By BILL TIELEMAN, 24 HOURS
An angry judge criticized missing evidence in the B.C. Legislature raid case as the defence pressed the prosecution for additional documents related to alleged B.C. Liberal Party media manipulation and dirty tricks.
Justice Elizabeth Bennett interjected several times as Special Prosecutor Andrea MacKay attempted to explain why several documents were neither disclosed to the defence nor identified on a "not disclosed" list.
"The concern is that despite checks and balances, a number of documents have gone missing in this case," Bennett said.
Kevin McCullough, lawyer for former provincial ministerial aide Bob Virk, argued that "media monitoring" contracts between the B.C. Liberal Party and David Basi, Virk's co-accused in the breach of trust and fraud trial, must be disclosed.
McCullough has alleged that Basi, former ministerial aide to ex-Finance Minister Gary Collins, was paid $20,000 for media manipulation on talk radio shows and political dirty tricks connected to the $1-billion privatization of B.C. Rail.
"Why haven't we received that Liberal Party contract right now? Why not just give it to us?" he asked. Bennett agreed.
ADDITIONAL INFO not in 24 hours
“Can you give that to your friends before they reply?” Bennett asked MacKay, who said she would provide it. After lunch McCullough again asked why the Liberal Party contract had not been produced, with MacKay saying she had not been to her office over the lunch break to retreive it.
Earlier Special Prosecutor MacKay outlined that there were 78 documents not disclosed to the defence, including several in which solicitor-client privilege was being claimed.
"These documents were not on the 'not disclosed' list," McCullough complained.
In further discussion of the B.C. Liberal Party contract with Basi for 'media monitoring' MacKay said there was a "Report to Crown Counsel on the Liberal contract charge approval process."
"The Crown was taking the position that that document not be disclosed because it was not proceeding with charges," MacKay said.
"Then why wasn't it on the 'documents not disclosed list?" McCullough asked.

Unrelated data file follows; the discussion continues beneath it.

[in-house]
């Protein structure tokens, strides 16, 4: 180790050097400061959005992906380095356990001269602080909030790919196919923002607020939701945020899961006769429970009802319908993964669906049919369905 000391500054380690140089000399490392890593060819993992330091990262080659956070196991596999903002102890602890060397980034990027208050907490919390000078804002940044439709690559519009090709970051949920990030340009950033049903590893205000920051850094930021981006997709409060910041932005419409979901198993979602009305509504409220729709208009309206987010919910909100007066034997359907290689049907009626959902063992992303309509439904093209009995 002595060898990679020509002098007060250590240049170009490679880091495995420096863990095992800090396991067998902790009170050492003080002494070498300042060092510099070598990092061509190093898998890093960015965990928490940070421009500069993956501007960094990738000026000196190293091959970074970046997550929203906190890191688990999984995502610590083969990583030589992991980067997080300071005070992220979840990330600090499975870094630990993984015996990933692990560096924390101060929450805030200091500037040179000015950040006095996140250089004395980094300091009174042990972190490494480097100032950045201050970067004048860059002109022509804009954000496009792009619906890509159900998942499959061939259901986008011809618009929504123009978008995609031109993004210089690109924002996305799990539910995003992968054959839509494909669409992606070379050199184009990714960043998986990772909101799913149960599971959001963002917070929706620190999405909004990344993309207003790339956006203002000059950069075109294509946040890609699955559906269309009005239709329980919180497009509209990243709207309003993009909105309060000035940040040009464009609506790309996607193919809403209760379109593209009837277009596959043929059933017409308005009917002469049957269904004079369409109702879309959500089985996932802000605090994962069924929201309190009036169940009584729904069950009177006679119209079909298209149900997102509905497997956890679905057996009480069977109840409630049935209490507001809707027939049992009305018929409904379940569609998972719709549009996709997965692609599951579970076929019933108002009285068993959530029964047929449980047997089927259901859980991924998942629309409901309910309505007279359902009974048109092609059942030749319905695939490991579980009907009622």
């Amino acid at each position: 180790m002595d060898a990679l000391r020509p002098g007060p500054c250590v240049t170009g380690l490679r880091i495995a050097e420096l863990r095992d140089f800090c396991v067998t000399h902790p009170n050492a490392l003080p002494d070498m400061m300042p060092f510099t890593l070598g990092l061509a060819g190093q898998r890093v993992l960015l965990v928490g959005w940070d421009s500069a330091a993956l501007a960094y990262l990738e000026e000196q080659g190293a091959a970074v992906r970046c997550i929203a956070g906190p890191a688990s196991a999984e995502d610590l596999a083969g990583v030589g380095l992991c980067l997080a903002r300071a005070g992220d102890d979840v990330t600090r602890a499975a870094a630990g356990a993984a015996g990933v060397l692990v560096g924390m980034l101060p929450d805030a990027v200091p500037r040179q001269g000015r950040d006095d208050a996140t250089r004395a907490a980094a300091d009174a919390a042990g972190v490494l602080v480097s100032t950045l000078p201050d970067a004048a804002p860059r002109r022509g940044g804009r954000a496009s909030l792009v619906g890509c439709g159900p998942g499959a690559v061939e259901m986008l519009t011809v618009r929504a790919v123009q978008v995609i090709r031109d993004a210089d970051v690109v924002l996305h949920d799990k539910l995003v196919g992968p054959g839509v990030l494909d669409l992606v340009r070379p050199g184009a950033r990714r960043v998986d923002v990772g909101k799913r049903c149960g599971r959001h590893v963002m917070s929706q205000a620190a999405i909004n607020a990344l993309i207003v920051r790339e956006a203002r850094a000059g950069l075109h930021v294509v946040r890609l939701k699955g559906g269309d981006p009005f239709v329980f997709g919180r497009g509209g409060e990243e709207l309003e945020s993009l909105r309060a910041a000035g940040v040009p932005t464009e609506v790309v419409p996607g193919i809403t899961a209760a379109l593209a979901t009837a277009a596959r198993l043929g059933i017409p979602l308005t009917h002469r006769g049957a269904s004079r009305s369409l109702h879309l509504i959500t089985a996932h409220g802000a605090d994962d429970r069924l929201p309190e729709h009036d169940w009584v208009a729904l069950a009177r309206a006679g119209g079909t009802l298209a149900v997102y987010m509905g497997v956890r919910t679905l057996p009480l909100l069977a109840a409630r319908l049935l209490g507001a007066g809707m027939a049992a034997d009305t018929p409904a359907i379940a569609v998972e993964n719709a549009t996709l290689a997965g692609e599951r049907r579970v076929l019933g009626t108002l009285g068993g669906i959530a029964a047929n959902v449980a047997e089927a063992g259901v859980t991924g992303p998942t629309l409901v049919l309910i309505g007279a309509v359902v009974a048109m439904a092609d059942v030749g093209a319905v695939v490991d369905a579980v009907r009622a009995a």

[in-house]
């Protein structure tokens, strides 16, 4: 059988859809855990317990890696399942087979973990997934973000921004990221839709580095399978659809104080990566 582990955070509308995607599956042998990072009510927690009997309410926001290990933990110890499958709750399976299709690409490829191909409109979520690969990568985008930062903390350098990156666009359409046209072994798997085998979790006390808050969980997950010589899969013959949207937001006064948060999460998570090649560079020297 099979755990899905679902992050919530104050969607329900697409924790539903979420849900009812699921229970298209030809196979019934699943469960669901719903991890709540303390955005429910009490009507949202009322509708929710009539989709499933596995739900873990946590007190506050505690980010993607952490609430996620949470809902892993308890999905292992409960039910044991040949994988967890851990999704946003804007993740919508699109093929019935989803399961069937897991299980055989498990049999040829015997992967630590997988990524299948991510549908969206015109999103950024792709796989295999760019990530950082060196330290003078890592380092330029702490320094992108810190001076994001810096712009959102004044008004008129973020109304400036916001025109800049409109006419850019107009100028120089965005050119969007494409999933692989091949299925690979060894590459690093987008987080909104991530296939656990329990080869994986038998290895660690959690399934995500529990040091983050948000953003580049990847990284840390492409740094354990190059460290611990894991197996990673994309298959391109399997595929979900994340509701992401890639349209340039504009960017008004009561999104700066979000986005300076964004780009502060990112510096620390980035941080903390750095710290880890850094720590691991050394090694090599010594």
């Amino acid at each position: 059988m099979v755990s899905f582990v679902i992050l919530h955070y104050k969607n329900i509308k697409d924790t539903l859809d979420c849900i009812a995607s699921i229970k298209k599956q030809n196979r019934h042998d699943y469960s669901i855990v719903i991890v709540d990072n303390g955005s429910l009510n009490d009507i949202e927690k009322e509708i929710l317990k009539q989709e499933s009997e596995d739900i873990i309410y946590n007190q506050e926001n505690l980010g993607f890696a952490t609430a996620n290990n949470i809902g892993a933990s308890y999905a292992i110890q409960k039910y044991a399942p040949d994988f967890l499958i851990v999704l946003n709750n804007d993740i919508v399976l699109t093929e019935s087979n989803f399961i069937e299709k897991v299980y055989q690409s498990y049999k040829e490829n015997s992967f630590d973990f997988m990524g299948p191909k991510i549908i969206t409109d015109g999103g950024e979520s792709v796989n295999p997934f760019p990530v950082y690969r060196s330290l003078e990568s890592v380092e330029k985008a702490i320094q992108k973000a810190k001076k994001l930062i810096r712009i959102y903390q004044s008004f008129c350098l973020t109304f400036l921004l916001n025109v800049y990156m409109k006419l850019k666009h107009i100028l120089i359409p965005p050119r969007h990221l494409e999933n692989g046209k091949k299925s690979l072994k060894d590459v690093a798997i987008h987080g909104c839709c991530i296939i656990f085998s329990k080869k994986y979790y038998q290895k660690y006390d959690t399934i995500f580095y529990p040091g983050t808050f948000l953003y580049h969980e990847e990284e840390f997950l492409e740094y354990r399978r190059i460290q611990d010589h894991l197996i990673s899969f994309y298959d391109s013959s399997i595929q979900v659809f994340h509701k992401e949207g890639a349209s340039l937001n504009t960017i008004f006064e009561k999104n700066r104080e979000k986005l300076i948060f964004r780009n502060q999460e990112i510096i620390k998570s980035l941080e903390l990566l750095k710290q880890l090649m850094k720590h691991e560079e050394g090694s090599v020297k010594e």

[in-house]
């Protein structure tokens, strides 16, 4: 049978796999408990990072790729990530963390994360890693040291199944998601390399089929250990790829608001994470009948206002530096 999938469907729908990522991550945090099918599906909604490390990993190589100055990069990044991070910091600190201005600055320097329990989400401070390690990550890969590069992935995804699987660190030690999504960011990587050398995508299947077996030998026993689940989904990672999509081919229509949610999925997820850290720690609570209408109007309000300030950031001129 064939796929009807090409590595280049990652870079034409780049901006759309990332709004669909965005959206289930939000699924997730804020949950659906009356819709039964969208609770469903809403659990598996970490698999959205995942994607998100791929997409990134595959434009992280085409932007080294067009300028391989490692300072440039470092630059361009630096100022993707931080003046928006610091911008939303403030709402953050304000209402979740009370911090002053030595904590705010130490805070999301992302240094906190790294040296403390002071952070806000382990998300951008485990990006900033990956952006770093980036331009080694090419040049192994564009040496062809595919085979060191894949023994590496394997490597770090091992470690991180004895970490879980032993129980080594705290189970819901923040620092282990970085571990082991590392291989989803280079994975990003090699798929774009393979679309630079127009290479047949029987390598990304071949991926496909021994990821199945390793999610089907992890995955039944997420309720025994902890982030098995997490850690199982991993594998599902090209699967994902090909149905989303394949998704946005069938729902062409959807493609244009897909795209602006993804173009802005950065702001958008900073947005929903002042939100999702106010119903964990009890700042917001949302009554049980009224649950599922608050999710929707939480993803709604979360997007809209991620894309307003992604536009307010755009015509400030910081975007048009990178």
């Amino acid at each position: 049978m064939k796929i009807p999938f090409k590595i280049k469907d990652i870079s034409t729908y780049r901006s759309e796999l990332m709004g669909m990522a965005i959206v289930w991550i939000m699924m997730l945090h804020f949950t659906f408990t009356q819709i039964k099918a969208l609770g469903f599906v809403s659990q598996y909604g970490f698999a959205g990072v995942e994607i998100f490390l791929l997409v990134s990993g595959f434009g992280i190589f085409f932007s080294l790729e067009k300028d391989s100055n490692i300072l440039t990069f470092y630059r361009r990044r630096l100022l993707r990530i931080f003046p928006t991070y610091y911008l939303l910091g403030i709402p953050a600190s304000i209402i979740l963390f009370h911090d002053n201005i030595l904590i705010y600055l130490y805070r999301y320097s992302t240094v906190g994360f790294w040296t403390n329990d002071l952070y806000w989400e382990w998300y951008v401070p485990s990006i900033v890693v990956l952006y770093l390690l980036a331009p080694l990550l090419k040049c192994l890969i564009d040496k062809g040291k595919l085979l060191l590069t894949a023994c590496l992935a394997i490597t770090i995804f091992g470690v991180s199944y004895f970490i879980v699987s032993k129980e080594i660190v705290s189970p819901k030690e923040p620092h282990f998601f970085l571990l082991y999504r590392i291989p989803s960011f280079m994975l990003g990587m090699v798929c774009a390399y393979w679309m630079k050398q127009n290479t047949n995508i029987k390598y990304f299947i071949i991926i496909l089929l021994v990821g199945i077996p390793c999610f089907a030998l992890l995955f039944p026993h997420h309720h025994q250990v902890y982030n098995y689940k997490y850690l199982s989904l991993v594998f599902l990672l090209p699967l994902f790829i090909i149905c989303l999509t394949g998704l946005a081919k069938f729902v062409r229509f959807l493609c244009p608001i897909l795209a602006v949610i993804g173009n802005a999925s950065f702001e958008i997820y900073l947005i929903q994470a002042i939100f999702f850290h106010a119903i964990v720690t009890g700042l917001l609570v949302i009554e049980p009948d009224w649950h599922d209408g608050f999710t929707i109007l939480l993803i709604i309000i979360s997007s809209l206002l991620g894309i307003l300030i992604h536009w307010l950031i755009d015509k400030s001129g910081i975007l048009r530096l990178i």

There was also a lengthy discussion of the contents of seven filing cabinets related to the drug investigation that originally brought David Basi to the attention of police. The defence argued that it should have access to at least an inventory of what is in the files.
"Not only have they [the Crown] not created an inventory, they haven't even looked at them," an exasperated McCullough told Justice Bennett. "That's based on a conversation I had at noon with my friend.
Special Prosecutor Janet Winteringham immediately objected.
"I never said I haven't looked at them. Ms MacKay has. I only said there was no inventory," Winteringham explained.
Bennett then interjected: "There are seven file cabinets in the drug room. Has the Crown looked at every single page of those documents?"
Mackay replied: "The Crown has not looked at every single document in those file cabinets. The file coordinator has seen every document."
That brought McCullough back to his feet.
"They haven't made an inventory of the drug file. They haven't been through it. They simply haven't done that. And I was led to believe the opposite," he said.
MacKay argued that there were concerns about the confidentiality of the files and the possibility that an RCMP drug informant could be identified if defence lawyers gained access to the files.
Later MacKay tested Bennett's patience again by attempting to take her through the details of a precedent setting case involving informants and privilege to access to their information.
"I've been involved in the leading case of [informer] privilege in this province," Bennett told MacKay.
Later MacKay drew the judge's ire again.
"Milady, I know you made an earlier decision but you are not bound by that decision..." MacKay started.
"I know that I'm not bound by my decision," Bennett firmly stated.
The defence disclosure application hearing continues Thursday and Friday at least in BC Supreme Court.